Closed the distance vs blunt weapon

Aside from maintaining enough distance to not get hit, closing the distance against a blunt weapon is the best option. Moving into a clinch removes most of the advantages for the weapon.

Conversely, stepping away keeps you at the effective range which is very bad. The victim here was slow to respond and took a lot of damage, but ended up in a better position toward the end of the video where it ends without a satisfying conclusion. The aggressor even threw away the stick when he realised that it may now be used against him.

Man threatens another with baton, gets knocked out

The man holding the baton made some errors:

  • Allowed his opponent to close the distance when he had a tool which needs more range.
  • Range can be managed by movement – he’s completely stationary.
  • Flat posture, straight back, very likely standing with knees locked straight, does not appear to be in any kind of stance which would prepare him to respond in the split second required to move, defend or attack. His opponent constantly adjusts.
  • Allowed opponent to grip his wrist. Difficult to swing baton effectively when grappling starts. The grip even from this position may allow opponent to stay off-centre when the baton swing comes.
  • Furtive glance made by opponent is a huge warning sign. He has already decided to attack at this point and is looking for witnesses, other enemies or allies which may factor in to his decision to go ahead.
  • Even if he decided to use the baton, it’s a poor weapon. Law enforcement use this as a method of pain compliance, and often need to move to other methods when it fails. Striking the legs is unlikely to instantly shatter kneecaps unless you’re very lucky/unlucky to hit that spot. You’re only starting the fight, not ending it. Swinging to the head would be a different matter.
  • Compare the above (pain compliance) to the punches thrown to the head (incapacitation).

Baton man seems to think intimidation is enough to keep him safe. The baton is like some kind of force field, everything else can be ignored.

From this position, when would he decide to use it? Once the fighting starts? Too late, too close. When the man fails to step back? This may be considered unjustified assault. Baton man then made a threat to seriously harm, which prompted an aggressive response. He put himself in a situation which is very difficult to win.

Knife disarm via punch to head and control on ground

Rather than reaching for the knife when it is drawn as many people tend to do, this security guard punches the man, and as they go to the ground he and controls the hand holding the knife. He extends the hand away from the body which prevents the man from reaching for it with the other hand. Bystanders step in and assist. Excellent instincts.

Man is stabbed in stomach, knocks out attacker

Knives do not immediately incapacitate – often, a person who has been stabbed is able to continue fighting for long enough to successfully retaliate, even if they die soon after. This makes knives both a poor choice for self defence, and a good choice for murder. A horrific way to fight since ancient times.

An important point to learn from this video: striking is an effective response to a knife attack, assuming that you are a capable striker. Many people tend to focus on the knife and fight to control it, not realising that this is as good a time as any to punch the face.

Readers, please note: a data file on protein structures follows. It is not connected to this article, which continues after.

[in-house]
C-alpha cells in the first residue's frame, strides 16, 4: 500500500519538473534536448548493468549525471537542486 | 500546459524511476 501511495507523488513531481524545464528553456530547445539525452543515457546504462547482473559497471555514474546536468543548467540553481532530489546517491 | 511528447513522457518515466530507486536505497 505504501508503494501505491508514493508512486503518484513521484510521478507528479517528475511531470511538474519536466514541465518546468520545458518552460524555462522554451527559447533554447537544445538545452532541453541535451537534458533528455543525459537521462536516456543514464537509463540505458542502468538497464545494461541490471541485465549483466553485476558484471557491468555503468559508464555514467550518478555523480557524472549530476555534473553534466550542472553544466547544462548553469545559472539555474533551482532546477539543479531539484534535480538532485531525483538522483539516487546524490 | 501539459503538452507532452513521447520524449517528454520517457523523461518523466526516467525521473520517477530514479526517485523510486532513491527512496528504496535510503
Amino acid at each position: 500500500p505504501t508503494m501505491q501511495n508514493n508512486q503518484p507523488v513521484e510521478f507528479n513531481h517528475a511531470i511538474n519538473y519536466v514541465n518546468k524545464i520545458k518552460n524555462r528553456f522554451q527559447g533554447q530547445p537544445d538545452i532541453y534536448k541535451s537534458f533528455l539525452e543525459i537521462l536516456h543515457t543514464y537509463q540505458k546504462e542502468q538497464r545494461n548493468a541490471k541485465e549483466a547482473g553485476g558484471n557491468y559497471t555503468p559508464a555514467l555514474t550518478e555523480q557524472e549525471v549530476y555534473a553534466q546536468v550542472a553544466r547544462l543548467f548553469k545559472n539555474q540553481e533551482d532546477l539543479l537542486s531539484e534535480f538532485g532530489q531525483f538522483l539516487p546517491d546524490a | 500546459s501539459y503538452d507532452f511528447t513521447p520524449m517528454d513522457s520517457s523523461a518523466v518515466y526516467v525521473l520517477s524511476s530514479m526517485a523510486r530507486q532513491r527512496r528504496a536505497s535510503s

How the knife can win vs the gun at close range. The 21 foot rule, also known as the Tueller Drill.

This video demonstrates some of the lesser-known mechanics of close-range combat between knife and gun.

Wikipedia:

The Tueller Drill is a self-defense training exercise to prepare against a short-range knife attack when armed only with a holstered handgun.

Sergeant Dennis Tueller of the Salt Lake City Police Department wondered how quickly an attacker with a knife could cover 21 feet (6.4 m), so he timed volunteers as they raced to stab the target. He determined that it could be done in 1.5 seconds. These results were first published as an article in SWAT magazine in 1983 and in a police training video by the same title, “How Close Is Too Close?”[1][2]

A defender with a gun has a dilemma. If he shoots too early, he risks being accused of murder. If he waits until the attacker is definitely within striking range so there is no question about motives, he risks injury and even death. The Tueller experiments quantified a “danger zone” where an attacker presented a clear threat.[3]

The Tueller Drill combines both parts of the original time trials by Tueller. There are several ways it can be conducted:[4]

  1. The (simulated) attacker and shooter are positioned back-to-back. At the signal, the “attacker” sprints away from the shooter, and the shooter unholsters his gun and shoots at the target 21 feet (6.4 m) in front of him. The attacker stops as soon as the shot is fired. The shooter is successful only if his shot is good and if the runner did not cover 21 feet (6.4 m).
  2. A more stressful arrangement is to have the attacker begin 21 feet (6.4 m) behind the shooter and run towards the shooter. The shooter is successful only if he was able take a good shot before he is tapped on the back by the attacker.
  3. If the shooter is armed with only a training replica gun, a full-contact drill may be done with the attacker running towards the shooter. In this variation, the shooter should practice side-stepping the attacker while he is drawing the gun.

MythBusters covered the drill in the 2012 episode “Duel Dilemmas”. At 20 ft (6.1 m), the gun-wielder was able to shoot the charging knife attacker just as he reached the shooter. At shorter distances the knife wielder was always able to stab prior to being shot.[5]